So, yes, of course, electricity and oxygen. But, I think for more sort of people who aren't really immersed in the world of health and wellness, I think you need to make this a little more simple to follow. And therefore, I think these six are really important.

Ben:  Okay. So, the six, again, are?

Ritesh:  Nutrition, exercise, sleep, breathing, meditation and toxicity.

Ben:  Okay, got it.

Are you doing anything on a regular basis for the toxicity component? Do you actually have regularly scheduled detoxification protocols or enemas, sauna, ozone, anything like that?

Ritesh:  So, I try and do as many different things as I can. So, obviously, we spend a lot of time in the sauna. We do ozone. That's, again, something we expose ourselves to. We even do simple things like wash fruits and vegetables. So, we use vinegar to wash our fruits and vegetables. Unfortunately, all our food is not organic. So, that just takes away some of the pesticide. Yeah.

Ben:  Vinegar, by the way, I'm glad brought that up. I wish more people knew about that cheap hack for produce that has pesticides and herbicides at least on the surface.

Ritesh:  Exactly. So, we actually wash and scrub as much as we can, as much as practical. I just find that to be a really simple easy way to sort of clean up the food. 

We use a lot of herbs and spices. Very common in India. And then, we find that as being something that really helps. We also do ghee chelation. So, the protocols actually to do two, four, six, eight spoons of ghee over a four-day period. Ghee is a wonderful chelating agent. It takes away even heavy metals like mercury, lead from your body, especially your digestive system. So, we do a whole bunch of things. I wish I could do more, honestly.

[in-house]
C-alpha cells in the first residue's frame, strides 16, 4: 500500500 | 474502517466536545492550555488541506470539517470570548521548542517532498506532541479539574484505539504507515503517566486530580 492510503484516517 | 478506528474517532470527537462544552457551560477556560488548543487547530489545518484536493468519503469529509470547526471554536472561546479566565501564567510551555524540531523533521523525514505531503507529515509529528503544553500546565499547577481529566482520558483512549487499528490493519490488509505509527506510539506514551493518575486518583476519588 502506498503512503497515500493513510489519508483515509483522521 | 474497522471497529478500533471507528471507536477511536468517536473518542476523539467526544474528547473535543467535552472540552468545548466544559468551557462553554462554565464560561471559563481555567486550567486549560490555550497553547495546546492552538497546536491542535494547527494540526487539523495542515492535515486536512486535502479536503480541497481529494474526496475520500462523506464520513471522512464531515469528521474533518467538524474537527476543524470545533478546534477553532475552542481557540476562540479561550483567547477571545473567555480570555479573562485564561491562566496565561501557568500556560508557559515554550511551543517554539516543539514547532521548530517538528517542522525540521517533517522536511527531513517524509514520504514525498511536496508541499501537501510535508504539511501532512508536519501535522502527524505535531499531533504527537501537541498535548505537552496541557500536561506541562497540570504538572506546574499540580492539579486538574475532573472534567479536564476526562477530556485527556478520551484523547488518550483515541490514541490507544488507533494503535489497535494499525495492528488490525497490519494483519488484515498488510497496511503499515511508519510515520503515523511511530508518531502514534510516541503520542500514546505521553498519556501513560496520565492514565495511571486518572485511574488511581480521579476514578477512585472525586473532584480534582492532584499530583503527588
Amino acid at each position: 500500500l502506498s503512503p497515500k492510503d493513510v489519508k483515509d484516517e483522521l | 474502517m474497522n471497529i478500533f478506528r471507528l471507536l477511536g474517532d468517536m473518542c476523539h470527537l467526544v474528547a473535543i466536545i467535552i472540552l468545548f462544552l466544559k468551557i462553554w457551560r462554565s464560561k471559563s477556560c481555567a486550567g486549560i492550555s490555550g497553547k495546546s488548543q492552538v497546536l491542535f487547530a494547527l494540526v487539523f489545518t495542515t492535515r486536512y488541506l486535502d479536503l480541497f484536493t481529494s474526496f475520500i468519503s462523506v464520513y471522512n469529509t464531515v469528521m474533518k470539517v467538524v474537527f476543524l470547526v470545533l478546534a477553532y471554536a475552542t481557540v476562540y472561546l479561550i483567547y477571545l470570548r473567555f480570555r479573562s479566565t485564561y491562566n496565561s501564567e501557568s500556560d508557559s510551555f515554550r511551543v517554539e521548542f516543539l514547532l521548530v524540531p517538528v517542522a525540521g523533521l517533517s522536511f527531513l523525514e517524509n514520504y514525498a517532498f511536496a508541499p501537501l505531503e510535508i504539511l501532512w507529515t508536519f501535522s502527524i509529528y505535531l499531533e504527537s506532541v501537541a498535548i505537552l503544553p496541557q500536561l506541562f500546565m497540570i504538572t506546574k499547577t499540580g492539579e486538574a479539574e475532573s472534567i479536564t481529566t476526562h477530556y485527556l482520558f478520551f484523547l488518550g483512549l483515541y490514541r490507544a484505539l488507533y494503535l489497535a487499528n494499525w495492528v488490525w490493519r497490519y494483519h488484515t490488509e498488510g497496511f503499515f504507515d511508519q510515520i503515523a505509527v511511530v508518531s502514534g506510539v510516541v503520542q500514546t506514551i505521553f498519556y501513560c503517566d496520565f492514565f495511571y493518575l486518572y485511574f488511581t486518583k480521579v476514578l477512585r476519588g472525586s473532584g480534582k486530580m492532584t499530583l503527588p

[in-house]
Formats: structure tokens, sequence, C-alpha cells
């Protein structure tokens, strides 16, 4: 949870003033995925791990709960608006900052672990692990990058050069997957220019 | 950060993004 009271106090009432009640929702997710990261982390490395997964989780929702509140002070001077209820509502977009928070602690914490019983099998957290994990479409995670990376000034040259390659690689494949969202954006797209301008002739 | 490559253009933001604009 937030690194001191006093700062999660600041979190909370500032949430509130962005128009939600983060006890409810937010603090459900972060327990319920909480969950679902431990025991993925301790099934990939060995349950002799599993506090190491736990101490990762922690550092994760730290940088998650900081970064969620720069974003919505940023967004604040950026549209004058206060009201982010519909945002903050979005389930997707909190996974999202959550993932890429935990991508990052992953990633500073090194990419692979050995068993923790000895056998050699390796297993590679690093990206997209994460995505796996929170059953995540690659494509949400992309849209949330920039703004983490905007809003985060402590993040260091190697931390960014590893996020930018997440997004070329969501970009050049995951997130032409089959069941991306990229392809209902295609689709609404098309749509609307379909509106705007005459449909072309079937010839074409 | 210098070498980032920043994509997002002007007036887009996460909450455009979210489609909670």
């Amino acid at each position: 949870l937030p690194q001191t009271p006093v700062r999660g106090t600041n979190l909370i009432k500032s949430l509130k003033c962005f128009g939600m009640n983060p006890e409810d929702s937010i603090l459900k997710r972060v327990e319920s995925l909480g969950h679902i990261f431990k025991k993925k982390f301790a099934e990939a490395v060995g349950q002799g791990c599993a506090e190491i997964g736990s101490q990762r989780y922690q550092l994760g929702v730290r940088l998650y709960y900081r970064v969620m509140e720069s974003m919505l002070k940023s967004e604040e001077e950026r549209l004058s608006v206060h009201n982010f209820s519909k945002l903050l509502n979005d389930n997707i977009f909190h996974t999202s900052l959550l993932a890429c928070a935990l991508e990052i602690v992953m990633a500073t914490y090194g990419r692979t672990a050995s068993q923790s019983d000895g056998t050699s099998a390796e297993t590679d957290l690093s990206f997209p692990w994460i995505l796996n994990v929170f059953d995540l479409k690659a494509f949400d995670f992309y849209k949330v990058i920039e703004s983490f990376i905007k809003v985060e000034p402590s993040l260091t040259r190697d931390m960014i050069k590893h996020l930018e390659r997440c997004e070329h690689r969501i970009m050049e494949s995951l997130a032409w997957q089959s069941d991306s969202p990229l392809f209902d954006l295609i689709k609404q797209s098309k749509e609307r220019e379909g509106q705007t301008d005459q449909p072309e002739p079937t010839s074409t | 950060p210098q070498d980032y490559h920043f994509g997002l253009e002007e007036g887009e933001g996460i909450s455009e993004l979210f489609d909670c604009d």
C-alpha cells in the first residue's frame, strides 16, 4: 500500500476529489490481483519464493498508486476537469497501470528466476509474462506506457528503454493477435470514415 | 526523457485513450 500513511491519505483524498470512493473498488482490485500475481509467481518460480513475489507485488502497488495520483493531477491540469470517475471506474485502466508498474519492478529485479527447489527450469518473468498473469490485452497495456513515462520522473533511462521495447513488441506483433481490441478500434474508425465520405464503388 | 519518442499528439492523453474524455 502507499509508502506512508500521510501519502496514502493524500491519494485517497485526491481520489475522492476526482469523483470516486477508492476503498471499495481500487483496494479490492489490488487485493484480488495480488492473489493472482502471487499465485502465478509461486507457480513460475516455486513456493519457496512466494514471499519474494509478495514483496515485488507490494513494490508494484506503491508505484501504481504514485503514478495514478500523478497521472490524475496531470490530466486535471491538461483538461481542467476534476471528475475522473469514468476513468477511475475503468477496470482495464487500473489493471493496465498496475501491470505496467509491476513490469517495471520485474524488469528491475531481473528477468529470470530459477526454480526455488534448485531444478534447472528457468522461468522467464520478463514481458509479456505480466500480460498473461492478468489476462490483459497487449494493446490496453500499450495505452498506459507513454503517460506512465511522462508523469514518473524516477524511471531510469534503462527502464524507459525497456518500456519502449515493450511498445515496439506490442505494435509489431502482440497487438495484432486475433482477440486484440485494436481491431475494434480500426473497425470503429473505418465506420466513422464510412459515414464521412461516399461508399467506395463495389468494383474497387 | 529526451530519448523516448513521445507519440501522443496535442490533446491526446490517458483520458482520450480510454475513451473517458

The one thing I have done is cut plastic completely. So, I try very hard to make sure that there's no plastic anywhere in my environment.

Ben:  Now, you also mentioned sleep as a pillar. Right now, I think it's midnight or after there, what time is it?

Ritesh:  Just close to 2:00, I think.

Ben:  Okay. So, close to 2:00. So, knowing what you know about sleep, you're obviously out past your bedtime, what are some of the ways that you pull the trigger on sleep, particularly if you're out late exposed to light, et cetera?